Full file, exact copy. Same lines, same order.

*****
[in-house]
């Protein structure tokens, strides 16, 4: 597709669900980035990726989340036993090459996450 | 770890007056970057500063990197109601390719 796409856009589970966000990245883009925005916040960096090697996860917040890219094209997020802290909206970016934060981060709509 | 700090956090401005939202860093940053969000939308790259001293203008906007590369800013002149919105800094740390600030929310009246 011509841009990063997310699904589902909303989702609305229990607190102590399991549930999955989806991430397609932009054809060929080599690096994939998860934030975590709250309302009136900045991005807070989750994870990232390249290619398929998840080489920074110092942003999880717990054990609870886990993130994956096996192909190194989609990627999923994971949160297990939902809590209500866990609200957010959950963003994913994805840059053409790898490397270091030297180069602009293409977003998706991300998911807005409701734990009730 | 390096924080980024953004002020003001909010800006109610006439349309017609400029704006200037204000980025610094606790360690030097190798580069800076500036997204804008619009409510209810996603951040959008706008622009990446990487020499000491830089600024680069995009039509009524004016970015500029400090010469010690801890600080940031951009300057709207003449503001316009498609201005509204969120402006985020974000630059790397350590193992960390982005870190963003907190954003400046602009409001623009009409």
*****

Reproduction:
[in-house]
């Protein structure tokens, strides 16, 4: 597709669900980035990726989340036993090459996450 | 770890007056970057500063990197109601390719 796409856009589970966000990245883009925005916040960096090697996860917040890219094209997020802290909206970016934060981060709509 | 700090956090401005939202860093940053969000939308790259001293203008906007590369800013002149919105800094740390600030929310009246 011509841009990063997310699904589902909303989702609305229990607190102590399991549930999955989806991430397609932009054809060929080599690096994939998860934030975590709250309302009136900045991005807070989750994870990232390249290619398929998840080489920074110092942003999880717990054990609870886990993130994956096996192909190194989609990627999923994971949160297990939902809590209500866990609200957010959950963003994913994805840059053409790898490397270091030297180069602009293409977003998706991300998911807005409701734990009730 | 390096924080980024953004002020003001909010800006109610006439349309017609400029704006200037204000980025610094606790360690030097190798580069800076500036997204804008619009409510209810996603951040959008706008622009990446990487020499000491830089600024680069995009039509009524004016970015500029400090010469010690801890600080940031951009300057709207003449503001316009498609201005509204969120402006985020974000630059790397350590193992960390982005870190963003907190954003400046602009409001623009009409």